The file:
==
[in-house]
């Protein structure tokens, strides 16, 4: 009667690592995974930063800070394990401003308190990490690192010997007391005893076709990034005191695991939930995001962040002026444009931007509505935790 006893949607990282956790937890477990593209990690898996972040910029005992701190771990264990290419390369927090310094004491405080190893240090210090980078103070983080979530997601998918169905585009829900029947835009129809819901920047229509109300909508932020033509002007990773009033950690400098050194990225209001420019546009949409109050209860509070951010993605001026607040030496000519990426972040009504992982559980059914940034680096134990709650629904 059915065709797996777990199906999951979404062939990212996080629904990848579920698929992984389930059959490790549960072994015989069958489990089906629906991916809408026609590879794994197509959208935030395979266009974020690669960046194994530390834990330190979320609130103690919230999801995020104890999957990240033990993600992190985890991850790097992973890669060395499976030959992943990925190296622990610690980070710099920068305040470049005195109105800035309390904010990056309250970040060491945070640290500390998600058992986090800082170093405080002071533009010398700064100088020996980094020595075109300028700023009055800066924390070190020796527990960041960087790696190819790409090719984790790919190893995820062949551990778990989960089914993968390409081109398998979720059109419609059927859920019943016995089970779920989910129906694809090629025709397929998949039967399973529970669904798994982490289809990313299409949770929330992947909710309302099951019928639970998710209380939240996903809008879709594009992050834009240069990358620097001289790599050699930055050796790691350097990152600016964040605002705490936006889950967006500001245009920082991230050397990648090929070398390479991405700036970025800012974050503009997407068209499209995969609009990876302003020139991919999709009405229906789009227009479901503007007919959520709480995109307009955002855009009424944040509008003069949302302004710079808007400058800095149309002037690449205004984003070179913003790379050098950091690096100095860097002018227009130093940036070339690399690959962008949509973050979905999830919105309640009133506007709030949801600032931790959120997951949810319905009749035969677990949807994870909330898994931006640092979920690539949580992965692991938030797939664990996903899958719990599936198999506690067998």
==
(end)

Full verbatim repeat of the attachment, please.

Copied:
[in-house]
């Protein structure tokens, strides 16, 4: 009667690592995974930063800070394990401003308190990490690192010997007391005893076709990034005191695991939930995001962040002026444009931007509505935790 006893949607990282956790937890477990593209990690898996972040910029005992701190771990264990290419390369927090310094004491405080190893240090210090980078103070983080979530997601998918169905585009829900029947835009129809819901920047229509109300909508932020033509002007990773009033950690400098050194990225209001420019546009949409109050209860509070951010993605001026607040030496000519990426972040009504992982559980059914940034680096134990709650629904 059915065709797996777990199906999951979404062939990212996080629904990848579920698929992984389930059959490790549960072994015989069958489990089906629906991916809408026609590879794994197509959208935030395979266009974020690669960046194994530390834990330190979320609130103690919230999801995020104890999957990240033990993600992190985890991850790097992973890669060395499976030959992943990925190296622990610690980070710099920068305040470049005195109105800035309390904010990056309250970040060491945070640290500390998600058992986090800082170093405080002071533009010398700064100088020996980094020595075109300028700023009055800066924390070190020796527990960041960087790696190819790409090719984790790919190893995820062949551990778990989960089914993968390409081109398998979720059109419609059927859920019943016995089970779920989910129906694809090629025709397929998949039967399973529970669904798994982490289809990313299409949770929330992947909710309302099951019928639970998710209380939240996903809008879709594009992050834009240069990358620097001289790599050699930055050796790691350097990152600016964040605002705490936006889950967006500001245009920082991230050397990648090929070398390479991405700036970025800012974050503009997407068209499209995969609009990876302003020139991919999709009405229906789009227009479901503007007919959520709480995109307009955002855009009424944040509008003069949302302004710079808007400058800095149309002037690449205004984003070179913003790379050098950091690096100095860097002018227009130093940036070339690399690959962008949509973050979905999830919105309640009133506007709030949801600032931790959120997951949810319905009749035969677990949807994870909330898994931006640092979920690539949580992965692991938030797939664990996903899958719990599936198999506690067998």